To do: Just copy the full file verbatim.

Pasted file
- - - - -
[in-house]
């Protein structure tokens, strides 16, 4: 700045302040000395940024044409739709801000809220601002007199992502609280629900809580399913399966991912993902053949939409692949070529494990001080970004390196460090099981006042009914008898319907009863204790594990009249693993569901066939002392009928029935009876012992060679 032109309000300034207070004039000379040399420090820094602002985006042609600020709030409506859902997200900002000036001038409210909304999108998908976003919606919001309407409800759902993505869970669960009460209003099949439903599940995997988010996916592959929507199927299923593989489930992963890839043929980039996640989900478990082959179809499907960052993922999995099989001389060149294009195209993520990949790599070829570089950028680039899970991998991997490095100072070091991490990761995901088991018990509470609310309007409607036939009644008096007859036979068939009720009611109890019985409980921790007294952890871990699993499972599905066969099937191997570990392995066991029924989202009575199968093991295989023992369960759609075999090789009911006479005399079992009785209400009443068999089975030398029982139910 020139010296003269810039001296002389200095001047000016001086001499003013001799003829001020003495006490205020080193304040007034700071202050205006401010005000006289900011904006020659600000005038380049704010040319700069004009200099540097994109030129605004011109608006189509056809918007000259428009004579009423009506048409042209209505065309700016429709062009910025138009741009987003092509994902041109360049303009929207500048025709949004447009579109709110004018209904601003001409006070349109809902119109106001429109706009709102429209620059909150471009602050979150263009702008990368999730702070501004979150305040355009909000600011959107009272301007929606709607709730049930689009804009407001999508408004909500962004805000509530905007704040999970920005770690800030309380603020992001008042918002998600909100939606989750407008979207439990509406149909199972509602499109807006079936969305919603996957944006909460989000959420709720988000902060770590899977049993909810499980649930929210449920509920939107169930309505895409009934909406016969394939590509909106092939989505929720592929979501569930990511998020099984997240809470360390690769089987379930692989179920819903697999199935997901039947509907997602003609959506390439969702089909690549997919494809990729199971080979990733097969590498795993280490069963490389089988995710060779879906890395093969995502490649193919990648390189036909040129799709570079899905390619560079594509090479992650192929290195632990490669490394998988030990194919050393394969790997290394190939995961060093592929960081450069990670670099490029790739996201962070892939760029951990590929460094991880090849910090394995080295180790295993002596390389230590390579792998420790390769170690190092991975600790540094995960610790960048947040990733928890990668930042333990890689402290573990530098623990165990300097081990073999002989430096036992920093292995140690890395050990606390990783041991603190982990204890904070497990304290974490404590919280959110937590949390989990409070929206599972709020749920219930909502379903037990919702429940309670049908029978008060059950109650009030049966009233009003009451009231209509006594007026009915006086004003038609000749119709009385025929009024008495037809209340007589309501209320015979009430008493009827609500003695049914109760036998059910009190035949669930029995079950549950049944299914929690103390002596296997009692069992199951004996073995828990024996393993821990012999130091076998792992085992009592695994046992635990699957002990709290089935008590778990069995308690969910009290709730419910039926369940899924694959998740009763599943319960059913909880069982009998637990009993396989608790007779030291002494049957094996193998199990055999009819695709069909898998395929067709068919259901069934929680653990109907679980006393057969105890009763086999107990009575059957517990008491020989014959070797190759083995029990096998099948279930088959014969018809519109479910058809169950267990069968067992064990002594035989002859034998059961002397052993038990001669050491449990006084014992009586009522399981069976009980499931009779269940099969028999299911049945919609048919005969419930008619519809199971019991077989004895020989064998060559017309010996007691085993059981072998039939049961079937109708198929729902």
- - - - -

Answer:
[in-house]
């Protein structure tokens, strides 16, 4: 700045302040000395940024044409739709801000809220601002007199992502609280629900809580399913399966991912993902053949939409692949070529494990001080970004390196460090099981006042009914008898319907009863204790594990009249693993569901066939002392009928029935009876012992060679 032109309000300034207070004039000379040399420090820094602002985006042609600020709030409506859902997200900002000036001038409210909304999108998908976003919606919001309407409800759902993505869970669960009460209003099949439903599940995997988010996916592959929507199927299923593989489930992963890839043929980039996640989900478990082959179809499907960052993922999995099989001389060149294009195209993520990949790599070829570089950028680039899970991998991997490095100072070091991490990761995901088991018990509470609310309007409607036939009644008096007859036979068939009720009611109890019985409980921790007294952890871990699993499972599905066969099937191997570990392995066991029924989202009575199968093991295989023992369960759609075999090789009911006479005399079992009785209400009443068999089975030398029982139910 020139010296003269810039001296002389200095001047000016001086001499003013001799003829001020003495006490205020080193304040007034700071202050205006401010005000006289900011904006020659600000005038380049704010040319700069004009200099540097994109030129605004011109608006189509056809918007000259428009004579009423009506048409042209209505065309700016429709062009910025138009741009987003092509994902041109360049303009929207500048025709949004447009579109709110004018209904601003001409006070349109809902119109106001429109706009709102429209620059909150471009602050979150263009702008990368999730702070501004979150305040355009909000600011959107009272301007929606709607709730049930689009804009407001999508408004909500962004805000509530905007704040999970920005770690800030309380603020992001008042918002998600909100939606989750407008979207439990509406149909199972509602499109807006079936969305919603996957944006909460989000959420709720988000902060770590899977049993909810499980649930929210449920509920939107169930309505895409009934909406016969394939590509909106092939989505929720592929979501569930990511998020099984997240809470360390690769089987379930692989179920819903697999199935997901039947509907997602003609959506390439969702089909690549997919494809990729199971080979990733097969590498795993280490069963490389089988995710060779879906890395093969995502490649193919990648390189036909040129799709570079899905390619560079594509090479992650192929290195632990490669490394998988030990194919050393394969790997290394190939995961060093592929960081450069990670670099490029790739996201962070892939760029951990590929460094991880090849910090394995080295180790295993002596390389230590390579792998420790390769170690190092991975600790540094995960610790960048947040990733928890990668930042333990890689402290573990530098623990165990300097081990073999002989430096036992920093292995140690890395050990606390990783041991603190982990204890904070497990304290974490404590919280959110937590949390989990409070929206599972709020749920219930909502379903037990919702429940309670049908029978008060059950109650009030049966009233009003009451009231209509006594007026009915006086004003038609000749119709009385025929009024008495037809209340007589309501209320015979009430008493009827609500003695049914109760036998059910009190035949669930029995079950549950049944299914929690103390002596296997009692069992199951004996073995828990024996393993821990012999130091076998792992085992009592695994046992635990699957002990709290089935008590778990069995308690969910009290709730419910039926369940899924694959998740009763599943319960059913909880069982009998637990009993396989608790007779030291002494049957094996193998199990055999009819695709069909898998395929067709068919259901069934929680653990109907679980006393057969105890009763086999107990009575059957517990008491020989014959070797190759083995029990096998099948279930088959014969018809519109479910058809169950267990069968067992064990002594035989002859034998059961002397052993038990001669050491449990006084014992009586009522399981069976009980499931009779269940099969028999299911049945919609048919005969419930008619519809199971019991077989004895020989064998060559017309010996007691085993059981072998039939049961079937109708198929729902």